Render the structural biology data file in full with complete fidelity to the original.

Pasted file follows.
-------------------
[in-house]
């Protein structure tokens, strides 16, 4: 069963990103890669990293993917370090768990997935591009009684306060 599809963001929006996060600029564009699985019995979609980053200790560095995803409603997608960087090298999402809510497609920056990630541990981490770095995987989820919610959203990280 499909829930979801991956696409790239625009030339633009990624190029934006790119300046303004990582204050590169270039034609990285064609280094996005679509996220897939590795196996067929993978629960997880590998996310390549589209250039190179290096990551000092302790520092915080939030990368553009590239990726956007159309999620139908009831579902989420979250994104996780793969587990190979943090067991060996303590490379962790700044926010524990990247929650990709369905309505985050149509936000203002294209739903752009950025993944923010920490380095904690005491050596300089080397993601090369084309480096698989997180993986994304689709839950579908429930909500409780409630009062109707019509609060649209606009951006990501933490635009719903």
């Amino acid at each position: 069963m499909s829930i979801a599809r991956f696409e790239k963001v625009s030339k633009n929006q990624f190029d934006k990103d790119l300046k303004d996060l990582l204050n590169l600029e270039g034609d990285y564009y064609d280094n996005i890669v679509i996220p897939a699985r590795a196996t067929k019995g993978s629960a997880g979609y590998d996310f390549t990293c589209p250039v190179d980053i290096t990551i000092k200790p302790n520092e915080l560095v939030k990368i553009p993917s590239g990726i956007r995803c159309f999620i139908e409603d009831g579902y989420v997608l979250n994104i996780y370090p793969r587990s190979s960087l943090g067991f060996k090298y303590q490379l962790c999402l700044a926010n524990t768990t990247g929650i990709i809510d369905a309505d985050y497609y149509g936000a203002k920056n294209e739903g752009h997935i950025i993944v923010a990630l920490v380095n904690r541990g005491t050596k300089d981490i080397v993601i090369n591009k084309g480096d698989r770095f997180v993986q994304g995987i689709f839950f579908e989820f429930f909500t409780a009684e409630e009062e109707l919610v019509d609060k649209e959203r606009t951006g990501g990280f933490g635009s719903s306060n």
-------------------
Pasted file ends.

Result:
[in-house]
């Protein structure tokens, strides 16, 4: 069963990103890669990293993917370090768990997935591009009684306060 599809963001929006996060600029564009699985019995979609980053200790560095995803409603997608960087090298999402809510497609920056990630541990981490770095995987989820919610959203990280 499909829930979801991956696409790239625009030339633009990624190029934006790119300046303004990582204050590169270039034609990285064609280094996005679509996220897939590795196996067929993978629960997880590998996310390549589209250039190179290096990551000092302790520092915080939030990368553009590239990726956007159309999620139908009831579902989420979250994104996780793969587990190979943090067991060996303590490379962790700044926010524990990247929650990709369905309505985050149509936000203002294209739903752009950025993944923010920490380095904690005491050596300089080397993601090369084309480096698989997180993986994304689709839950579908429930909500409780409630009062109707019509609060649209606009951006990501933490635009719903």
């Amino acid at each position: 069963m499909s829930i979801a599809r991956f696409e790239k963001v625009s030339k633009n929006q990624f190029d934006k990103d790119l300046k303004d996060l990582l204050n590169l600029e270039g034609d990285y564009y064609d280094n996005i890669v679509i996220p897939a699985r590795a196996t067929k019995g993978s629960a997880g979609y590998d996310f390549t990293c589209p250039v190179d980053i290096t990551i000092k200790p302790n520092e915080l560095v939030k990368i553009p993917s590239g990726i956007r995803c159309f999620i139908e409603d009831g579902y989420v997608l979250n994104i996780y370090p793969r587990s190979s960087l943090g067991f060996k090298y303590q490379l962790c999402l700044a926010n524990t768990t990247g929650i990709i809510d369905a309505d985050y497609y149509g936000a203002k920056n294209e739903g752009h997935i950025i993944v923010a990630l920490v380095n904690r541990g005491t050596k300089d981490i080397v993601i090369n591009k084309g480096d698989r770095f997180v993986q994304g995987i689709f839950f579908e989820f429930f909500t409780a009684e409630e009062e109707l919610v019509d609060k649209e959203r606009t951006g990501g990280f933490g635009s719903s306060n």